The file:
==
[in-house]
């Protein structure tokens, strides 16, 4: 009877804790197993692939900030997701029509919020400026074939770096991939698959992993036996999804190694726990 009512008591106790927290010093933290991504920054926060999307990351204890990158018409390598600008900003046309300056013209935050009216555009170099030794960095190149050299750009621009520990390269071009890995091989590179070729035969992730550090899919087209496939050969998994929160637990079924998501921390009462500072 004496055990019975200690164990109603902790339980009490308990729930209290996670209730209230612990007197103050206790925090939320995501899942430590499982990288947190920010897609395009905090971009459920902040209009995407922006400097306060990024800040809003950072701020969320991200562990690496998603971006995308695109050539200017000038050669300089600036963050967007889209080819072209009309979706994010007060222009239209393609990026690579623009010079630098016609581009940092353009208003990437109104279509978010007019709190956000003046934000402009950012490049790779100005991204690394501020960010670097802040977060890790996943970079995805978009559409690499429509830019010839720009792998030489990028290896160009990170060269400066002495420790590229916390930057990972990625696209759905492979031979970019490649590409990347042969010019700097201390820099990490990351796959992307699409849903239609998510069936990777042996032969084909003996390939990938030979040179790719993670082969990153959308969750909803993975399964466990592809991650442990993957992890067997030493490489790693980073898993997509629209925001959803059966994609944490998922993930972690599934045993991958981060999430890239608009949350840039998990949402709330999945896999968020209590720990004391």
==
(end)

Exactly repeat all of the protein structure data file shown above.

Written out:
[in-house]
């Protein structure tokens, strides 16, 4: 009877804790197993692939900030997701029509919020400026074939770096991939698959992993036996999804190694726990 009512008591106790927290010093933290991504920054926060999307990351204890990158018409390598600008900003046309300056013209935050009216555009170099030794960095190149050299750009621009520990390269071009890995091989590179070729035969992730550090899919087209496939050969998994929160637990079924998501921390009462500072 004496055990019975200690164990109603902790339980009490308990729930209290996670209730209230612990007197103050206790925090939320995501899942430590499982990288947190920010897609395009905090971009459920902040209009995407922006400097306060990024800040809003950072701020969320991200562990690496998603971006995308695109050539200017000038050669300089600036963050967007889209080819072209009309979706994010007060222009239209393609990026690579623009010079630098016609581009940092353009208003990437109104279509978010007019709190956000003046934000402009950012490049790779100005991204690394501020960010670097802040977060890790996943970079995805978009559409690499429509830019010839720009792998030489990028290896160009990170060269400066002495420790590229916390930057990972990625696209759905492979031979970019490649590409990347042969010019700097201390820099990490990351796959992307699409849903239609998510069936990777042996032969084909003996390939990938030979040179790719993670082969990153959308969750909803993975399964466990592809991650442990993957992890067997030493490489790693980073898993997509629209925001959803059966994609944490998922993930972690599934045993991958981060999430890239608009949350840039998990949402709330999945896999968020209590720990004391």